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The New West: A Greater Yellowstone scientific think tank helps us make sense of ecosystem’s parts

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CREDIT: David J Swift

CREDIT: David J Swift

By Todd Wilkinson EBS Environmental Columnist

For those unfamiliar with Greater Yellowstone—the elements that set this ecoregion apart in America—let’s start with a refresher. At 22.5 million acres, Greater Yellowstone is one of the last, still-essentially-intact and interconnected masses of wildlands left in the world.

Because it is located in the backyard of a wealthy developed nation with more than 320 million people, this alone makes its status something of a 21st century miracle.

Owed to its geographical remoteness and the work of generations of conservationists, the region today boasts all of its original native mammal, avian, reptilian, amphibian, and fish species that were here 10,000 years ago. That includes grizzly bears and gray wolves, bald eagles, peregrine falcons, trumpeter swans, bison, and black-footed ferrets, every single one of these rescued by intervention or due to shielding by the federal Endangered Species Act.

Greater Yellowstone still has epic migrations of elk, deer and pronghorn, eliciting comparisons to the Serengeti Plain of eastern Africa. Yellowstone, the mother of all national parks and the preserve situated at Greater Yellowstone’s core, still has 10,000 living, breathing geothermal phenomena, more than can be found in the rest of the globe combined.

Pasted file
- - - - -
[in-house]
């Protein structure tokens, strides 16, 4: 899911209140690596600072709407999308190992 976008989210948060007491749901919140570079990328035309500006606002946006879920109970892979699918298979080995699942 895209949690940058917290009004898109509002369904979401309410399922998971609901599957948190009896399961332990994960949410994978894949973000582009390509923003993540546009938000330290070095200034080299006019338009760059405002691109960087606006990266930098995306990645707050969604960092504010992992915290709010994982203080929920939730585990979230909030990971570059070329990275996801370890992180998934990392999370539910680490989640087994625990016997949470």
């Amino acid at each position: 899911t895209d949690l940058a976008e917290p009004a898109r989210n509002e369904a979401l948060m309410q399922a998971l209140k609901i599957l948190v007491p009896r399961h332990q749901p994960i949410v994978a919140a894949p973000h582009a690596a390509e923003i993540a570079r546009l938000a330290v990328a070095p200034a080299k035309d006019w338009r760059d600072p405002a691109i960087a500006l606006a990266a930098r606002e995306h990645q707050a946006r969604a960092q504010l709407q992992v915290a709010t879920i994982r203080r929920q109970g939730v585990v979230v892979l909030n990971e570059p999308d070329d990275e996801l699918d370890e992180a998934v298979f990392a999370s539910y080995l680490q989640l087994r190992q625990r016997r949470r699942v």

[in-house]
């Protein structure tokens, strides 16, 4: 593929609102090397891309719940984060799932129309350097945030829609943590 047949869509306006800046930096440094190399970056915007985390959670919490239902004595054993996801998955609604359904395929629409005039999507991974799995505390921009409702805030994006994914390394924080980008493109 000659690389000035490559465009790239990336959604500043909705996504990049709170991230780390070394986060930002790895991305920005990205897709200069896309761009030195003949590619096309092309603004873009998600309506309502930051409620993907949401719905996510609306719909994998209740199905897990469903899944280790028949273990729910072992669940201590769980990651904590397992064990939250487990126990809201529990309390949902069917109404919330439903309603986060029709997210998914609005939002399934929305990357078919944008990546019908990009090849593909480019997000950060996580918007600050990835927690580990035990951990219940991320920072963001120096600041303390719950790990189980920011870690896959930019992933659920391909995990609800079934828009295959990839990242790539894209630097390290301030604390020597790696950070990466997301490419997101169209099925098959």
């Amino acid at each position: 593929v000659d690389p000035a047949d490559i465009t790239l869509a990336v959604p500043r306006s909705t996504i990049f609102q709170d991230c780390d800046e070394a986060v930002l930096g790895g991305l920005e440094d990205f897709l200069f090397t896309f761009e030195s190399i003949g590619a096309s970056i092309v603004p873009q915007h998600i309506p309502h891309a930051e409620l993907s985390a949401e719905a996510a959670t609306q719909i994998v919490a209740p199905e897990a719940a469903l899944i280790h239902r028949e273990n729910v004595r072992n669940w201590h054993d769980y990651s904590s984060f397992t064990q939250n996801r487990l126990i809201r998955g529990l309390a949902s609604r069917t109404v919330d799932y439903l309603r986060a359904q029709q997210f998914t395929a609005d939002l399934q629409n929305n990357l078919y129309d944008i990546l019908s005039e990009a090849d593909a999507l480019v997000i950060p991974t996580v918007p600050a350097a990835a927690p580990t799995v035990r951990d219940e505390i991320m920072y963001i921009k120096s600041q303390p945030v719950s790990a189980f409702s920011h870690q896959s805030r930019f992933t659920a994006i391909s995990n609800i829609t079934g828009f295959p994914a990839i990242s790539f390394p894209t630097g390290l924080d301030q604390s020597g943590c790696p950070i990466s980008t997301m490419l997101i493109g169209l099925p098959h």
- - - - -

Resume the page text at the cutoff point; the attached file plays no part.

The ecosystem is a watershed birthplace of three major river systems—the Snake-Columbia, Green River-Colorado, and Missouri-Mississippi, which means that the water gathering here shapes human lives, communities and economies hundreds if not thousands of miles distant.

As for the things that fuel Greater Yellowstone’s commerce, no longer is it logging, mining or ranching. The region’s two crown-jewel national parks, Yellowstone and its Jackson Hole neighbor, Grand Teton, are responsible for generating $1 billion in annual commerce based on nature tourism. Ecosystem-wide, Ray Rasker of Bozeman-based Headwaters Economics says, non-consumptive natural resource amenities account for at least another $3 billion in direct and indirect economic activity.

In terms of Greater Yellowstone’s value in shaping the lifestyles of her 600,000 human residents scattered across 20 counties—and in attracting six million visitors every year—just one word characterizes the assessment: priceless.

Greater Yellowstone possesses something else: one of the highest per-capita concentrations of professional conservationists on Earth. Yet only one, the Northern Rockies Conservation Cooperative, inhabits a niche unlike any other.

Thirty years ago, around the time I began writing about Greater Yellowstone, NRCC was just getting off the ground. Dr. Susan Clark, an ecologist by training, had been researching the sudden discovery of a wild remnant population of black-footed ferrets near Meeteetse, Wyoming. The species had been long thought to be extinct.